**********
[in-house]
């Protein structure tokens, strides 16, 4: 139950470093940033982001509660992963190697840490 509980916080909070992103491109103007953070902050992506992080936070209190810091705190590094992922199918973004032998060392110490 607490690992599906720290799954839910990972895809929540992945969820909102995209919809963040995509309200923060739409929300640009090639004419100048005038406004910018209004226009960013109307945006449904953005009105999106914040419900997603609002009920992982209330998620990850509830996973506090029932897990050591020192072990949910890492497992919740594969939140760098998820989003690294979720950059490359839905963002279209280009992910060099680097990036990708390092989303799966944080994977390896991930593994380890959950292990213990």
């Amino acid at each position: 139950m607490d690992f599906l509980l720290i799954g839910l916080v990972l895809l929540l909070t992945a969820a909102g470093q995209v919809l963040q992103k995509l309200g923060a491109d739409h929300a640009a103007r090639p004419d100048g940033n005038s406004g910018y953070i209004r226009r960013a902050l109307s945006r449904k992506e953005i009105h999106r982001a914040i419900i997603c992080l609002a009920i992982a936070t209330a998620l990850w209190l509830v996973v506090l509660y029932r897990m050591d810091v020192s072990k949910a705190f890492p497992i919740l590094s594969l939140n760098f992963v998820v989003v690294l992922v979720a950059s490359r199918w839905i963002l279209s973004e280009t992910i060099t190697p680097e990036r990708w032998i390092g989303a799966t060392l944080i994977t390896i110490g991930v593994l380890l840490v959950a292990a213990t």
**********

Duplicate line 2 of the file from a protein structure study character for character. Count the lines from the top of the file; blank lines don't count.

């Protein structure tokens, strides 16, 4: 139950470093940033982001509660992963190697840490 509980916080909070992103491109103007953070902050992506992080936070209190810091705190590094992922199918973004032998060392110490 607490690992599906720290799954839910990972895809929540992945969820909102995209919809963040995509309200923060739409929300640009090639004419100048005038406004910018209004226009960013109307945006449904953005009105999106914040419900997603609002009920992982209330998620990850509830996973506090029932897990050591020192072990949910890492497992919740594969939140760098998820989003690294979720950059490359839905963002279209280009992910060099680097990036990708390092989303799966944080994977390896991930593994380890959950292990213990």